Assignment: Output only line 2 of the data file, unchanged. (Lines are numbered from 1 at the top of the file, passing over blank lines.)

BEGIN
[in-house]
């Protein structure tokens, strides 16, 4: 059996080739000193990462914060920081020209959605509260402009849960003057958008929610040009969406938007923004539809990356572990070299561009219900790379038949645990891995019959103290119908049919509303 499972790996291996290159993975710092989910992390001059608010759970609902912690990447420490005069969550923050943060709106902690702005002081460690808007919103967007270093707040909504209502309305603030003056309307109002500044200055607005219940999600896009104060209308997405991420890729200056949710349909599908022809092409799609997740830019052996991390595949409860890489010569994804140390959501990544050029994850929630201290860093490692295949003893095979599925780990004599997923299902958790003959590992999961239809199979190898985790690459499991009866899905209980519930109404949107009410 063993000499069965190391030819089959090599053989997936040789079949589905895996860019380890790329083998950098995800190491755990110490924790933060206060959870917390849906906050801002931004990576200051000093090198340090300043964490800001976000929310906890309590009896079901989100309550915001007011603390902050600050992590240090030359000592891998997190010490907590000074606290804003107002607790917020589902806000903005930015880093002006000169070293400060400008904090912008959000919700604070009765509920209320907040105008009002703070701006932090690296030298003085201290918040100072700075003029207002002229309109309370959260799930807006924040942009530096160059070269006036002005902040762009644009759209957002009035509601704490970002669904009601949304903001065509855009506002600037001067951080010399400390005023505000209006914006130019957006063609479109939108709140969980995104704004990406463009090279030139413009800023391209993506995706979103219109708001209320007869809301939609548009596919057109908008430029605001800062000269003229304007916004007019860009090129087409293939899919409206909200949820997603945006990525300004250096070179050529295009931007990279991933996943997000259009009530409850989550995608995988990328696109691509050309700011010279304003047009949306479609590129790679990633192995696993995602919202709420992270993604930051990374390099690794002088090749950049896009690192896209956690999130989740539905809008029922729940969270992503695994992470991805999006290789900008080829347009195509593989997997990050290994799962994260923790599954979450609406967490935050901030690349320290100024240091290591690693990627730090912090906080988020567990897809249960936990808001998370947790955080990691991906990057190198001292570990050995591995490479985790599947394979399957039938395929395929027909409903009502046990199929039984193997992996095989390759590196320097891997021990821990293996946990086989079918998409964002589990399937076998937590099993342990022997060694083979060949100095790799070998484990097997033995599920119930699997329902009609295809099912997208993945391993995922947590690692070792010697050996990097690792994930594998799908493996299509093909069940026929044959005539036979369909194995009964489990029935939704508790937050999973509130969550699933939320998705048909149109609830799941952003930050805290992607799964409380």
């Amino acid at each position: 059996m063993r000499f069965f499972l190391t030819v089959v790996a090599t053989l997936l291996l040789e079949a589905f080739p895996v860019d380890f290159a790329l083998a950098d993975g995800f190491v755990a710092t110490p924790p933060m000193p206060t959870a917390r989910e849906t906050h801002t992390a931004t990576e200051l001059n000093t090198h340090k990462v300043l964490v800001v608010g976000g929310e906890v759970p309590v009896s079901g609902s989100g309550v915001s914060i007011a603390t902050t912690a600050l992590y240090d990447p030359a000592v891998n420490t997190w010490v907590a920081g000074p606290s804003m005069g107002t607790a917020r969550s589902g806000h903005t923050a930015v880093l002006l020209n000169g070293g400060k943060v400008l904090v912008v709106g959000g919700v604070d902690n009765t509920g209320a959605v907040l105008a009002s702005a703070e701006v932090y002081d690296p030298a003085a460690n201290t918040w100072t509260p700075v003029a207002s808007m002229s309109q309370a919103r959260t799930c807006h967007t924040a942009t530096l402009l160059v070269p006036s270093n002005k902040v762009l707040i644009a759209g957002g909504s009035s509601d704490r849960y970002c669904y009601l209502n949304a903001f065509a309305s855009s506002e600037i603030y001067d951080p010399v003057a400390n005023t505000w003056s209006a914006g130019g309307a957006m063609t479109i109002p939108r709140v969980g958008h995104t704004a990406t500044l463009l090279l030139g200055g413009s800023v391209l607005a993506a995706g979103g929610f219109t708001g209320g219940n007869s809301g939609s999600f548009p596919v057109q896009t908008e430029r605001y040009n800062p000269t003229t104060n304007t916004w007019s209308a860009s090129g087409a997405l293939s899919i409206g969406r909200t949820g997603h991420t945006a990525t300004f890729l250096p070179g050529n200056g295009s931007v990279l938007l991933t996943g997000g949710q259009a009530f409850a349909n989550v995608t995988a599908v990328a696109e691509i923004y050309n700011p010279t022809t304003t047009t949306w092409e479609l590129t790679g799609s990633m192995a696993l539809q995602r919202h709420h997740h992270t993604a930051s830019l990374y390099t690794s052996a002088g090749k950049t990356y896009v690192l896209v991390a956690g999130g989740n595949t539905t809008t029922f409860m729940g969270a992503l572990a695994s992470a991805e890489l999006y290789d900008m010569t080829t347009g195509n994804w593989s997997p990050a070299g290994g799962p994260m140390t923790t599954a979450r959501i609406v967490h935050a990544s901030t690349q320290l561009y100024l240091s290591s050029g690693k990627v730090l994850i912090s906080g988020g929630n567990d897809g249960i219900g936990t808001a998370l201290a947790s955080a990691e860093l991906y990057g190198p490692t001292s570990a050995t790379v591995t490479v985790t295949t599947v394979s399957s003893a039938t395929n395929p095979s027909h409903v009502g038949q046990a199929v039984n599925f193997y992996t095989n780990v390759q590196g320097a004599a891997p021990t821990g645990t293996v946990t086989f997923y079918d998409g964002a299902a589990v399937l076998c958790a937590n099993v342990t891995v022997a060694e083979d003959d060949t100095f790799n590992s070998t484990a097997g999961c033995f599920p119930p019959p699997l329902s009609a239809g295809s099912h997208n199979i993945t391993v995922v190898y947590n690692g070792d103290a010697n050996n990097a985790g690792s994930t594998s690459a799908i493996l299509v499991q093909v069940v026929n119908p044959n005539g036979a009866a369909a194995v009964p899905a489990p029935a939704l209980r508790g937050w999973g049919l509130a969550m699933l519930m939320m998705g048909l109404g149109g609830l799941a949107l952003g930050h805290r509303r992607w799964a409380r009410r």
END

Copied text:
């Protein structure tokens, strides 16, 4: 059996080739000193990462914060920081020209959605509260402009849960003057958008929610040009969406938007923004539809990356572990070299561009219900790379038949645990891995019959103290119908049919509303 499972790996291996290159993975710092989910992390001059608010759970609902912690990447420490005069969550923050943060709106902690702005002081460690808007919103967007270093707040909504209502309305603030003056309307109002500044200055607005219940999600896009104060209308997405991420890729200056949710349909599908022809092409799609997740830019052996991390595949409860890489010569994804140390959501990544050029994850929630201290860093490692295949003893095979599925780990004599997923299902958790003959590992999961239809199979190898985790690459499991009866899905209980519930109404949107009410 063993000499069965190391030819089959090599053989997936040789079949589905895996860019380890790329083998950098995800190491755990110490924790933060206060959870917390849906906050801002931004990576200051000093090198340090300043964490800001976000929310906890309590009896079901989100309550915001007011603390902050600050992590240090030359000592891998997190010490907590000074606290804003107002607790917020589902806000903005930015880093002006000169070293400060400008904090912008959000919700604070009765509920209320907040105008009002703070701006932090690296030298003085201290918040100072700075003029207002002229309109309370959260799930807006924040942009530096160059070269006036002005902040762009644009759209957002009035509601704490970002669904009601949304903001065509855009506002600037001067951080010399400390005023505000209006914006130019957006063609479109939108709140969980995104704004990406463009090279030139413009800023391209993506995706979103219109708001209320007869809301939609548009596919057109908008430029605001800062000269003229304007916004007019860009090129087409293939899919409206909200949820997603945006990525300004250096070179050529295009931007990279991933996943997000259009009530409850989550995608995988990328696109691509050309700011010279304003047009949306479609590129790679990633192995696993995602919202709420992270993604930051990374390099690794002088090749950049896009690192896209956690999130989740539905809008029922729940969270992503695994992470991805999006290789900008080829347009195509593989997997990050290994799962994260923790599954979450609406967490935050901030690349320290100024240091290591690693990627730090912090906080988020567990897809249960936990808001998370947790955080990691991906990057190198001292570990050995591995490479985790599947394979399957039938395929395929027909409903009502046990199929039984193997992996095989390759590196320097891997021990821990293996946990086989079918998409964002589990399937076998937590099993342990022997060694083979060949100095790799070998484990097997033995599920119930699997329902009609295809099912997208993945391993995922947590690692070792010697050996990097690792994930594998799908493996299509093909069940026929044959005539036979369909194995009964489990029935939704508790937050999973509130969550699933939320998705048909149109609830799941952003930050805290992607799964409380």